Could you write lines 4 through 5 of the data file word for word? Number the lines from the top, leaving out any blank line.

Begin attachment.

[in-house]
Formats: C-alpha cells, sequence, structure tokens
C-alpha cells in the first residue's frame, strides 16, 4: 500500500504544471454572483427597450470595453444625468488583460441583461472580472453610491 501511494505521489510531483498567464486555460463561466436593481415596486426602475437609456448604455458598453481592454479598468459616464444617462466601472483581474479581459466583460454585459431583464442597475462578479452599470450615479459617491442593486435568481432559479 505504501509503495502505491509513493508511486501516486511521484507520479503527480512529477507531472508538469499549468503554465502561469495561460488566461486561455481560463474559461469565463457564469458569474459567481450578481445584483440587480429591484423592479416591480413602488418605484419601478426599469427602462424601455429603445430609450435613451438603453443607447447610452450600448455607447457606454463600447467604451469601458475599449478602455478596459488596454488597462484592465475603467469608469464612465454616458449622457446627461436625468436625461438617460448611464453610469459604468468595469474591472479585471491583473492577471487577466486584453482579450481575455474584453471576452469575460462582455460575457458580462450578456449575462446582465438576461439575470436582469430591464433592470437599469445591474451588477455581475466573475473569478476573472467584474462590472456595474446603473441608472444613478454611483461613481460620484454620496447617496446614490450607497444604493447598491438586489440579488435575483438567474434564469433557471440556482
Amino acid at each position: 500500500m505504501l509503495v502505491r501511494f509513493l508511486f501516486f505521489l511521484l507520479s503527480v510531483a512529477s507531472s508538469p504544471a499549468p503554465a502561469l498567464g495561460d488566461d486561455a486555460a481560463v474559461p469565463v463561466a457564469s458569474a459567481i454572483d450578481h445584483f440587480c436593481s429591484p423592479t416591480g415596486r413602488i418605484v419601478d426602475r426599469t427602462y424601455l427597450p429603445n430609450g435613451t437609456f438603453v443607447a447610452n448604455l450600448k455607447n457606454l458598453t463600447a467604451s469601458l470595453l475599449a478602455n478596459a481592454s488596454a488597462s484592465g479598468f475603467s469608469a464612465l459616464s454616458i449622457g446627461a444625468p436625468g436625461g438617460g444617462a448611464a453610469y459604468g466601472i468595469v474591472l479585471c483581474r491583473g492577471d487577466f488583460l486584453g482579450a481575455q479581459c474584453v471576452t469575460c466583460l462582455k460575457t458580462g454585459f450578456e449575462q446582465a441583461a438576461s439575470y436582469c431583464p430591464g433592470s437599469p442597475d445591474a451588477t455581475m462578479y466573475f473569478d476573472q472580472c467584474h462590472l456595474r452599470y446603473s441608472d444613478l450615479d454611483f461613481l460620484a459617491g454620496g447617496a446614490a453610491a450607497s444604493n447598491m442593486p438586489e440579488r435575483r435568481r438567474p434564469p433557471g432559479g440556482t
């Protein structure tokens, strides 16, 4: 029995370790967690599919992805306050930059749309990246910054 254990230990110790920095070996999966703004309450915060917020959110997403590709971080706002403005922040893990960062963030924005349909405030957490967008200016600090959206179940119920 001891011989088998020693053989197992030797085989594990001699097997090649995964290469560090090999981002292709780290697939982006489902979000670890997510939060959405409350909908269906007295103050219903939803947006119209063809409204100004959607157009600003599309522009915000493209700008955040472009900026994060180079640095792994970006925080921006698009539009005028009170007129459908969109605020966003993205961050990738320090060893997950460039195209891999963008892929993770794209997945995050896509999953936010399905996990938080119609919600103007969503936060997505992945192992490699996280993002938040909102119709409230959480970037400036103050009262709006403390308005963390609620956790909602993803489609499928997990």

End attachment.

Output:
Amino acid at each position: 500500500m505504501l509503495v502505491r501511494f509513493l508511486f501516486f505521489l511521484l507520479s503527480v510531483a512529477s507531472s508538469p504544471a499549468p503554465a502561469l498567464g495561460d488566461d486561455a486555460a481560463v474559461p469565463v463561466a457564469s458569474a459567481i454572483d450578481h445584483f440587480c436593481s429591484p423592479t416591480g415596486r413602488i418605484v419601478d426602475r426599469t427602462y424601455l427597450p429603445n430609450g435613451t437609456f438603453v443607447a447610452n448604455l450600448k455607447n457606454l458598453t463600447a467604451s469601458l470595453l475599449a478602455n478596459a481592454s488596454a488597462s484592465g479598468f475603467s469608469a464612465l459616464s454616458i449622457g446627461a444625468p436625468g436625461g438617460g444617462a448611464a453610469y459604468g466601472i468595469v474591472l479585471c483581474r491583473g492577471d487577466f488583460l486584453g482579450a481575455q479581459c474584453v471576452t469575460c466583460l462582455k460575457t458580462g454585459f450578456e449575462q446582465a441583461a438576461s439575470y436582469c431583464p430591464g433592470s437599469p442597475d445591474a451588477t455581475m462578479y466573475f473569478d476573472q472580472c467584474h462590472l456595474r452599470y446603473s441608472d444613478l450615479d454611483f461613481l460620484a459617491g454620496g447617496a446614490a453610491a450607497s444604493n447598491m442593486p438586489e440579488r435575483r435568481r438567474p434564469p433557471g432559479g440556482t
């Protein structure tokens, strides 16, 4: 029995370790967690599919992805306050930059749309990246910054 254990230990110790920095070996999966703004309450915060917020959110997403590709971080706002403005922040893990960062963030924005349909405030957490967008200016600090959206179940119920 001891011989088998020693053989197992030797085989594990001699097997090649995964290469560090090999981002292709780290697939982006489902979000670890997510939060959405409350909908269906007295103050219903939803947006119209063809409204100004959607157009600003599309522009915000493209700008955040472009900026994060180079640095792994970006925080921006698009539009005028009170007129459908969109605020966003993205961050990738320090060893997950460039195209891999963008892929993770794209997945995050896509999953936010399905996990938080119609919600103007969503936060997505992945192992490699996280993002938040909102119709409230959480970037400036103050009262709006403390308005963390609620956790909602993803489609499928997990």